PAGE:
It generally helps when a conversation is sought in good faith from the start, rather than fishing for confirmation bias.
 
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msgeorgeeliot

msgeorgeeliot

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I gotta say, I’m weirdly fascinated by the harrumphing on this thread. I mean, it would make sense to me if I had said “NO BOYS ALLOWED!” and “LADIES, CAN I GET AN AMEN?”

In reality, I did my best to thoughtfully state my point of view. I said I was open to different points of view and welcomed feedback. The thing that seems to have struck a nerve was my request to hear from female-identified people first. Not *only,* but *first.*

The intention was not to make myself a delicious confirmation bias sandwich. It was to literally try to create more space for voices that we don’t hear quite as often on here.
 

WisNeuro

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I gotta say, I’m weirdly fascinated by the harrumphing on this thread. I mean, it would make sense to me if I had said “NO BOYS ALLOWED!” and “LADIES, CAN I GET AN AMEN?”

In reality, I did my best to thoughtfully state my point of view. I said I was open to different points of view and welcomed feedback. The thing that seems to have struck a nerve was my request to hear from female-identified people first. Not *only,* but *first.*
Your pre-edited OP of

"For as long as it takes to hear from 10 people who openly identify as women about their perspective on the topics I raised, I do not want to hear a single man AT ALL.

Feel free to call the manager to complain."

certainly did not convey that. It certainly seemed worded with the intent to provoke, rather than in good faith. There have been lots of good discussions in this board, but they have to be in good faith. And, generally telling people that they cannot comment on something in a public forum, tends to have the opposite effect, regardless of the issue at hand. There are ways to privately hold a discussion, as noted earlier, but the public discussion is just that. And, when a post is very clearly directed at certain members of the board, it's somewhat naïve to expect that they will not respond in some way. So, sure, let's all have a discussion. But, if the topic concerns all of us, all of us have a right to engage.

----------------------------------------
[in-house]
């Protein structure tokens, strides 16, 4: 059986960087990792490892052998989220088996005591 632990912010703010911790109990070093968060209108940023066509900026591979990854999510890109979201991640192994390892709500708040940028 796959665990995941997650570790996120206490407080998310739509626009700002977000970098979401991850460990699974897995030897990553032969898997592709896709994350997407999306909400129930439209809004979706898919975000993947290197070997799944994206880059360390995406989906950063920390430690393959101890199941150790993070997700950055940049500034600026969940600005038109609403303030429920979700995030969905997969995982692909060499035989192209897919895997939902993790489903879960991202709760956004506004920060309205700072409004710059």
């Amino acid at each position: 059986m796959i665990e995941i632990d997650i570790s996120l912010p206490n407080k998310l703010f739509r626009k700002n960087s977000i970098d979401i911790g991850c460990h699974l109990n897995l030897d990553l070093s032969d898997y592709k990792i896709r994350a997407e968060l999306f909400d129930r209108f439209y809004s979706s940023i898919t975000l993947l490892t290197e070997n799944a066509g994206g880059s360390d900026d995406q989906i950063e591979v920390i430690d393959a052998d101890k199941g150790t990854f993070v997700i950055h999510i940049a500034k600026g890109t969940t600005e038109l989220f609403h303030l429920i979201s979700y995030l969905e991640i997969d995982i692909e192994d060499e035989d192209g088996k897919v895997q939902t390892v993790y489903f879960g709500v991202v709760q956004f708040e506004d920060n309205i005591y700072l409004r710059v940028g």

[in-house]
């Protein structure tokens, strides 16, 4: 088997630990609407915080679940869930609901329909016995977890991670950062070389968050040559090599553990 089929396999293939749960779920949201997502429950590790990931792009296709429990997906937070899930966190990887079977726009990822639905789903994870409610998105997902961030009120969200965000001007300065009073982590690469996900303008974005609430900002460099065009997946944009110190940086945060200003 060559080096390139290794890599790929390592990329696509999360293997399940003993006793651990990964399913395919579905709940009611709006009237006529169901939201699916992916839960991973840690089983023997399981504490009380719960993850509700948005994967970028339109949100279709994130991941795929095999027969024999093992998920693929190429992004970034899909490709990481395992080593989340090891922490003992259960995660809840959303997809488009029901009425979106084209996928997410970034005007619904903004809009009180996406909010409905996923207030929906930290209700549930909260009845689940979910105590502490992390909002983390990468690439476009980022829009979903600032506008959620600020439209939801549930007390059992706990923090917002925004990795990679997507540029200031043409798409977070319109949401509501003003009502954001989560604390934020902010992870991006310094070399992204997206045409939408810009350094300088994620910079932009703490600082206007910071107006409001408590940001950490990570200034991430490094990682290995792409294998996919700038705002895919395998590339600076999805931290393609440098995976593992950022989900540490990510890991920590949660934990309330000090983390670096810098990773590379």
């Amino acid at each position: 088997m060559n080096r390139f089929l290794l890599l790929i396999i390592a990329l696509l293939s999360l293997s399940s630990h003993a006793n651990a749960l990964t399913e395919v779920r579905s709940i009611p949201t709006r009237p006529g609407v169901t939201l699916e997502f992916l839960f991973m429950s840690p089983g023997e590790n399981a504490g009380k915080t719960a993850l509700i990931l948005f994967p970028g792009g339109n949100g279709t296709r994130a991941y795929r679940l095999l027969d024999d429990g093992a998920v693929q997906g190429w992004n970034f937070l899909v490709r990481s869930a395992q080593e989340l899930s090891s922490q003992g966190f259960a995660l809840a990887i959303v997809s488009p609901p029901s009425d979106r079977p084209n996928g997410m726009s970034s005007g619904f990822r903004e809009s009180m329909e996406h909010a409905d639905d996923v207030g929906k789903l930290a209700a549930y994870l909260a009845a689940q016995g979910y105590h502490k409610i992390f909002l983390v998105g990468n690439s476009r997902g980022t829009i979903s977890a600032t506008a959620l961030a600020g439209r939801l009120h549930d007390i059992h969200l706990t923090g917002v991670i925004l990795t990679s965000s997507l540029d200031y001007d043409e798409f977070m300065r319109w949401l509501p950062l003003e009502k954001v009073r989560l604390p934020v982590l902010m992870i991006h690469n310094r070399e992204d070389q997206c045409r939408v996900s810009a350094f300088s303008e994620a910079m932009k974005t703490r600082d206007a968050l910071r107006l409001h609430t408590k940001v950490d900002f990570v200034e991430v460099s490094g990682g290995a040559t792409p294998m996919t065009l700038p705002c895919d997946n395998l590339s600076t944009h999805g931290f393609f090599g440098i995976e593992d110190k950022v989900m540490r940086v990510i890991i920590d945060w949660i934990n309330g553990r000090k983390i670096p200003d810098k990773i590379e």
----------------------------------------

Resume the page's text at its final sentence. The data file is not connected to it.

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I stopped posting on this forum due to the experiences you shared. Thank you for opening this conversation. The problems are well illustrated by the responses on this post. Instead of giving some (politely, mindfully requested) room for female voices, posters have jumped in with sarcasm.

Unfortunately, you forget that women do not get to decide who should/shouldn’t be part of ANY conversation. At least that’s the reality here.

It’s interesting that the posters railing against waiting until women commented are often the first to tell posters they don’t belong in other conversations. They don’t belong because their school, their background, their experience, their opinions, etc. are not up to snuff. ‍♀

I am so grateful that the toxicity in this forum is not reflected in our field as a whole.

Thanks for trying to have this conversation.
 

WisNeuro

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Unfortunately, you forget that women do not get to decide who should/shouldn’t be part of ANY conversation. At least that’s the reality here.
No one gets to decide who gets to be part of any conversation here, and that's the actual, Non-Trumpian reality here.
 
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msgeorgeeliot

msgeorgeeliot

Licensed Psychologist
Nov 16, 2017
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Your pre-edited OP of

"For as long as it takes to hear from 10 people who openly identify as women about their perspective on the topics I raised, I do not want to hear a single man AT ALL.

Feel free to call the manager to complain."